Stockholm Syndrome : architecture, politics and the human body

Volz, Kirsty (2013) Stockholm Syndrome : architecture, politics and the human body. In Cunningham, Rebecca & Heffernan, Tara (Eds.) Performance, the Body and Time in the 21st century, Queensland College of Arts, South Bank.

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Abstract

The exchange between the body and architecture walks a fine line between violence and pleasure. It is through the body that the subject engages with the architectural act, not via thought or reason, but through action. The materiality of architecture is the often the catalyst for some intense association; the wall that defines gender or class, the double bolted door that incarcerates, the enclosed privacy of the bedroom to the love affair. Architecture is the physical manifestation of Lefebvre’s inscribed space. It enacts the social and political systems through bodily occupation. Architecture, when tested by the occupation of bodies, anchors ideology in both space and time.

The architect’s script can be powerful when rehearsed honestly to the building’s intentions and just as beautiful when rebuked by the act of protest or unfaithful occupation. This research examines this fine line of violence and pleasure in architecture through performance, in the work of Bryony Lavin’s play Stockholm and Revolving Door by Allora & Calzadilla as part of the recent Kaldor Public Art Projects exhibition 13 Rooms in Sydney. The research is underpinned by the work of Architect and theorist, Bernard Tschumi in his two essays, Violence of Architecture and The Pleasure of Architecture. Studying architecture through the lens of performance shifts the focus of examination from pure thought to the body; because architecture is occupied through the body and not the mind.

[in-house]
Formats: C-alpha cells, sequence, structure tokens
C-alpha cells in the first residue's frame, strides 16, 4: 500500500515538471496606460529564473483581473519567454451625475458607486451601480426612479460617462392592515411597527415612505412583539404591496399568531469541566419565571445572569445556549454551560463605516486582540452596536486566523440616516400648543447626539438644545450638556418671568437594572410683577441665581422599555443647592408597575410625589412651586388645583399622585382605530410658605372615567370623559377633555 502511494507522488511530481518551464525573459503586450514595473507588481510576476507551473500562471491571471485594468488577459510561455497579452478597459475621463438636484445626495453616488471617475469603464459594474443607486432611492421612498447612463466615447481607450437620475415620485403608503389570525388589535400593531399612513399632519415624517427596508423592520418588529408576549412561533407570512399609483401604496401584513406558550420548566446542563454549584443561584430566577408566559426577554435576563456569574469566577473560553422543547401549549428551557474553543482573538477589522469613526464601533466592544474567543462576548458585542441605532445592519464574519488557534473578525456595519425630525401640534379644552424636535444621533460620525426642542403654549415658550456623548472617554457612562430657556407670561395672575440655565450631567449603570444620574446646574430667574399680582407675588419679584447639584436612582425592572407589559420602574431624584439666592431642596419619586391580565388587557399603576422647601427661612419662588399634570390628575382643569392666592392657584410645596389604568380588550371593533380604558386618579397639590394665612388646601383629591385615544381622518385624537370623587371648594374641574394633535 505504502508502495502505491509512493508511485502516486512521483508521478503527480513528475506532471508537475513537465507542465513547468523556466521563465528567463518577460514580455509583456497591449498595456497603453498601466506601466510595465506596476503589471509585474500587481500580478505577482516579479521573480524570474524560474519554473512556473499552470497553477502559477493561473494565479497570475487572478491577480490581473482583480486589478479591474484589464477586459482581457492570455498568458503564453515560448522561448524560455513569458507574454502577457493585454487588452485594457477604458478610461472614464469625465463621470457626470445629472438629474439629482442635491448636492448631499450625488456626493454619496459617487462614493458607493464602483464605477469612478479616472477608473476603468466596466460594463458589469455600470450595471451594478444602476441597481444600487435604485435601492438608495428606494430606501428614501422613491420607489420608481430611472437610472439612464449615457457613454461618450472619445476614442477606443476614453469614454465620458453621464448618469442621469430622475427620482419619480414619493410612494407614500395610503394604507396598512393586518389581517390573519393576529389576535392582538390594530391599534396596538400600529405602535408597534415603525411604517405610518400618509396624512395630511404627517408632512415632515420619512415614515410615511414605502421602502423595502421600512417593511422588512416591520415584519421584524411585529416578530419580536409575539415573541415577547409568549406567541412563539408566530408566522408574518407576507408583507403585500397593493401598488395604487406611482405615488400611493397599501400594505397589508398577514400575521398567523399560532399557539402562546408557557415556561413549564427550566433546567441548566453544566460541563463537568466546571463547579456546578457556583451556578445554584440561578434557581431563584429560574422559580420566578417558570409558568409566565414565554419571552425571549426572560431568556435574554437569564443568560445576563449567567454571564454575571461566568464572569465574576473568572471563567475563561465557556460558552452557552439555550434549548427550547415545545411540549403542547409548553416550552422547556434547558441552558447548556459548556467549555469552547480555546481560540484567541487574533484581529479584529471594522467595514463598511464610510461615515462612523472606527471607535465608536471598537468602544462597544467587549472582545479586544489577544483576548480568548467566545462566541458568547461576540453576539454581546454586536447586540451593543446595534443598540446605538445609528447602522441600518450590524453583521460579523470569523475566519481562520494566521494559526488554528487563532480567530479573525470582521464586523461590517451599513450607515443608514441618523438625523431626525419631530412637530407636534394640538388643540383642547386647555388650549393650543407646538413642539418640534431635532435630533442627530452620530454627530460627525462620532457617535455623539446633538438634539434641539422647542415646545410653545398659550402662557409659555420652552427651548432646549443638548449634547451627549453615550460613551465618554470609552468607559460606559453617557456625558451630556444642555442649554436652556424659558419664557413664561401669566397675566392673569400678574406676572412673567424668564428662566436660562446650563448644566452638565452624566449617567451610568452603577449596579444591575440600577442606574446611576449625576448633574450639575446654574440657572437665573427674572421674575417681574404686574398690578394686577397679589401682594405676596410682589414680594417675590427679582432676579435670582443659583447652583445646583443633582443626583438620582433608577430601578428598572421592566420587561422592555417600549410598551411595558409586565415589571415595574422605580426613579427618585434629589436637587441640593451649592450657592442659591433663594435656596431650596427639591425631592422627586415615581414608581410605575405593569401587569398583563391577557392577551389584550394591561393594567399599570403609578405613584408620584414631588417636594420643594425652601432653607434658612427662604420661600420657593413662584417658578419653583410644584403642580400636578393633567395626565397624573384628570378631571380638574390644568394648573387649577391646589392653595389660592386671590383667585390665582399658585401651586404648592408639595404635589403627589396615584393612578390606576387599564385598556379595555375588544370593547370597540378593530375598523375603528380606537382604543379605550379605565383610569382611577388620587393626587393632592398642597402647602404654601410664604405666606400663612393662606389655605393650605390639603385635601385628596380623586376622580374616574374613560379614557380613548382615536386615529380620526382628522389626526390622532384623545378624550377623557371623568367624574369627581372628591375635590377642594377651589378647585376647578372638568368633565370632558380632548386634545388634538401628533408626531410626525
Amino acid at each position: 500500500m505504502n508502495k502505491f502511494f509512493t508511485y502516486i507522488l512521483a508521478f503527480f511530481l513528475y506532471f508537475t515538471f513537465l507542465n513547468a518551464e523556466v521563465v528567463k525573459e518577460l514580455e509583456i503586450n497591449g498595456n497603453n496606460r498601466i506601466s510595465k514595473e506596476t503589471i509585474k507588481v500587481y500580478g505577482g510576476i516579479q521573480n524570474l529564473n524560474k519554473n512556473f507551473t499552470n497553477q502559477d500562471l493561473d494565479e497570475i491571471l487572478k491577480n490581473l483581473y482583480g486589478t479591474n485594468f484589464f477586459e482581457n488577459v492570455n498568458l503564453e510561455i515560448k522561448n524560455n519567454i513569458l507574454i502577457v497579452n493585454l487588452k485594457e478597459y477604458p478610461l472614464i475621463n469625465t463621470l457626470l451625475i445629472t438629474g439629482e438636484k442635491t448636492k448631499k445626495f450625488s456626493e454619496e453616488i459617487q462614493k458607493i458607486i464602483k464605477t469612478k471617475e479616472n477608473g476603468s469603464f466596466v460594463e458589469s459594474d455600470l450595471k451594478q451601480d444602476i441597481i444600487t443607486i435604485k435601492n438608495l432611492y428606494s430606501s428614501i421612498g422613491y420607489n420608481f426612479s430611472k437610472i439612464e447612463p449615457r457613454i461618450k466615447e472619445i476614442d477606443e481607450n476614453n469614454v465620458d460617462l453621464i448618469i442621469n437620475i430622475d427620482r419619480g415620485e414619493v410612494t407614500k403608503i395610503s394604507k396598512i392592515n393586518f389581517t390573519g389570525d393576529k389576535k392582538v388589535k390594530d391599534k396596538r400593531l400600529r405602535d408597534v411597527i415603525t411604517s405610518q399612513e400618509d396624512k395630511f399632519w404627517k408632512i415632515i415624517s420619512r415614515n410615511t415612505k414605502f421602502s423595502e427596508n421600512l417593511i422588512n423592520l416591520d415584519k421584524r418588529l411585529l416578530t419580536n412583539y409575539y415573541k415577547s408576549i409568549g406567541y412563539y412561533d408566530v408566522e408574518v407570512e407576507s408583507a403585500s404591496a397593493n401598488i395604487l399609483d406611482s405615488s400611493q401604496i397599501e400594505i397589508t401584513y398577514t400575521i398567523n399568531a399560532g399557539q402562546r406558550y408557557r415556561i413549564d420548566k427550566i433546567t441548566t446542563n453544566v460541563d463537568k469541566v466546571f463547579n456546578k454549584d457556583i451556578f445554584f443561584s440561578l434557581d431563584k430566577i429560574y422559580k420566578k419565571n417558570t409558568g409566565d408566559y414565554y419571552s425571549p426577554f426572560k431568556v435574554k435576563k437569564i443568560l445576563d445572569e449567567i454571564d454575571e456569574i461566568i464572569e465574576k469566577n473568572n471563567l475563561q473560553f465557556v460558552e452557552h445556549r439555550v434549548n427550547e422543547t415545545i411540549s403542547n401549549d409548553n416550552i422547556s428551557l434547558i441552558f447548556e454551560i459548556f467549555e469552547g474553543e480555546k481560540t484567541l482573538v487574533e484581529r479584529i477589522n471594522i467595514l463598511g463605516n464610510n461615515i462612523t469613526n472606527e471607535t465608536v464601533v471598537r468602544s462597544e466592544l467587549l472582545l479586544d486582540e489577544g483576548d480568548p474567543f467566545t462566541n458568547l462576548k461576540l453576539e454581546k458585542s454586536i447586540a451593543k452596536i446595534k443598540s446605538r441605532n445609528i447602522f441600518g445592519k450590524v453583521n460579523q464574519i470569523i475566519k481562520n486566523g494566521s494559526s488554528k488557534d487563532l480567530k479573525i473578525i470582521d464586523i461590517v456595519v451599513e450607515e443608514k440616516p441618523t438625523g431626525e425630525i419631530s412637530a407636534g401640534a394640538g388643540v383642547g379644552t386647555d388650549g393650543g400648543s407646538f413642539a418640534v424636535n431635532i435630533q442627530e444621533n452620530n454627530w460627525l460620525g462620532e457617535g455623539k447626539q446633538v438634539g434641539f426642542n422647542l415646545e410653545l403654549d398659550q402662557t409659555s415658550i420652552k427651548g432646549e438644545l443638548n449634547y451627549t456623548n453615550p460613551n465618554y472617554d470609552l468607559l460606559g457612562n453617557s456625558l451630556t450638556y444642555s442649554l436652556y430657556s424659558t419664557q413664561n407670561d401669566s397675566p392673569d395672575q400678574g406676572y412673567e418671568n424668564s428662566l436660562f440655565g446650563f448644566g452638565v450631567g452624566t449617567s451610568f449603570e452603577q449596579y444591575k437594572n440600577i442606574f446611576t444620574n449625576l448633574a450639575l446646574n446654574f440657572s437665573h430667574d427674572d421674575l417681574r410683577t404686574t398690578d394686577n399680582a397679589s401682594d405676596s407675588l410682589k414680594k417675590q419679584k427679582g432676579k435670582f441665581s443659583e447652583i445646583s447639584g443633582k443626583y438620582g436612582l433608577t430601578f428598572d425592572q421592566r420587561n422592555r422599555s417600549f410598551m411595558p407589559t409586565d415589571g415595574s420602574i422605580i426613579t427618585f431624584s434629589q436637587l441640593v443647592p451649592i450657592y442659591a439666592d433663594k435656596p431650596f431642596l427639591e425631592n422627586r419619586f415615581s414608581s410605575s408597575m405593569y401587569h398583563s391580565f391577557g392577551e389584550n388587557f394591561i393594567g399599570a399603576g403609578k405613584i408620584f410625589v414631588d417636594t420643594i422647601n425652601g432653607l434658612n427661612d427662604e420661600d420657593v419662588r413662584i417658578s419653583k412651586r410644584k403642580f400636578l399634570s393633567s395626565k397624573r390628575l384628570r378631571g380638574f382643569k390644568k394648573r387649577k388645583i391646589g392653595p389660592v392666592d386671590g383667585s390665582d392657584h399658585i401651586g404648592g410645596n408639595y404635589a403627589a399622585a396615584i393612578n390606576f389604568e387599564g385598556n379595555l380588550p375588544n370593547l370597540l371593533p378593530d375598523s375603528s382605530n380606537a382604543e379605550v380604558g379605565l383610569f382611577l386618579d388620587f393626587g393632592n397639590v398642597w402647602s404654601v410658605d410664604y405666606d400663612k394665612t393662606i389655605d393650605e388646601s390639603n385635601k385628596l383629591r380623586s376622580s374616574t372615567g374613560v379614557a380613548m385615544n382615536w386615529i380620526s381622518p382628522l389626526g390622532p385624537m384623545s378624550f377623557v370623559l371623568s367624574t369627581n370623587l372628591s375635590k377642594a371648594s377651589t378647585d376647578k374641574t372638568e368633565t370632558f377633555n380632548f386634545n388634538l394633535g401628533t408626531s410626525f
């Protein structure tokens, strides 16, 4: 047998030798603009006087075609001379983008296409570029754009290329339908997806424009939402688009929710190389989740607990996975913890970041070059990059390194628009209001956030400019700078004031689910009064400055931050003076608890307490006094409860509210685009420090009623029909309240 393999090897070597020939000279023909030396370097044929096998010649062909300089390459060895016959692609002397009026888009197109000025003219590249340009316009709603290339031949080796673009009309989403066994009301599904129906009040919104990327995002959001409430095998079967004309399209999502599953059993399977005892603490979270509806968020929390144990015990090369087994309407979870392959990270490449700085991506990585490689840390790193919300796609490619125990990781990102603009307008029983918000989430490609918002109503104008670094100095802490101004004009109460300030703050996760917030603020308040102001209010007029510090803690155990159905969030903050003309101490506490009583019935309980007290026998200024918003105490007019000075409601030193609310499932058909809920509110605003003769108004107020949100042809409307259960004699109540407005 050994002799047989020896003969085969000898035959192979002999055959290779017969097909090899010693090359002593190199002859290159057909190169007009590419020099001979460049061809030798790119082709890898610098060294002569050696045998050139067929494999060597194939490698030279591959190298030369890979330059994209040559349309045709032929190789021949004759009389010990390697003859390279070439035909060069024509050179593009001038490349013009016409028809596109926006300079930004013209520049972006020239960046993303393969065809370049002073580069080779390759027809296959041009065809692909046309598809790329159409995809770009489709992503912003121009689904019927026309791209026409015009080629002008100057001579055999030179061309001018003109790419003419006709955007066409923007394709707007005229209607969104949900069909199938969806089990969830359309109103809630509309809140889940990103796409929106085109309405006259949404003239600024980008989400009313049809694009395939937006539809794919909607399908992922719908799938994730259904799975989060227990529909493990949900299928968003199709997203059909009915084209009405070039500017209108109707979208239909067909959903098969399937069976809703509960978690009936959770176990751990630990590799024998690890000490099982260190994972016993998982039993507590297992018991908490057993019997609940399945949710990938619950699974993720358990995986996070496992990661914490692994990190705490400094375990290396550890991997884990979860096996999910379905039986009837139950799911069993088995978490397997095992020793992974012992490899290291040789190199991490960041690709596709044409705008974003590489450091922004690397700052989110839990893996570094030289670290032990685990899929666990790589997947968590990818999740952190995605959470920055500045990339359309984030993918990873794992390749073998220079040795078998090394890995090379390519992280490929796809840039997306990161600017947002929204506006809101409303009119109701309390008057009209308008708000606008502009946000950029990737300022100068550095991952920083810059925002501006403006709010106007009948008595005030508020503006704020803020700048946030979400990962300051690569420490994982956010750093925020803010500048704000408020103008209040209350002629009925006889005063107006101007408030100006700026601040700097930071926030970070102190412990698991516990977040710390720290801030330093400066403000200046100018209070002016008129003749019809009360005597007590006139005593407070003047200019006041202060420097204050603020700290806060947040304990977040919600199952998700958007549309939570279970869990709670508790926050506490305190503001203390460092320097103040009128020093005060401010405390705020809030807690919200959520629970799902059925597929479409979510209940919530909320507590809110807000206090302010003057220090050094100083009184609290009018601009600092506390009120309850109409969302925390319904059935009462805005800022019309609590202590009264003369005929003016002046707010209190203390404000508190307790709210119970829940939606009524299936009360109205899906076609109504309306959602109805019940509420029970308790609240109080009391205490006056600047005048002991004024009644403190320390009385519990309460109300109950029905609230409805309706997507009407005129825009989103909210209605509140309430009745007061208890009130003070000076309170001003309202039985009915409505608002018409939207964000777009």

Impact and interest:

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ID Code: 60788
Item Type: Conference Paper
Refereed: Yes
Subjects: Australian and New Zealand Standard Research Classification > STUDIES IN CREATIVE ARTS AND WRITING (190000) > VISUAL ARTS AND CRAFTS (190500) > Performance and Installation Art (190504)
Divisions: Current > QUT Faculties and Divisions > Creative Industries Faculty
Past > Schools > School of Media, Entertainment & Creative Arts
Copyright Owner: Copyright 2013 (please consult the author).
Deposited On: 18 Jun 2013 07:19
Last Modified: 03 Apr 2014 09:11

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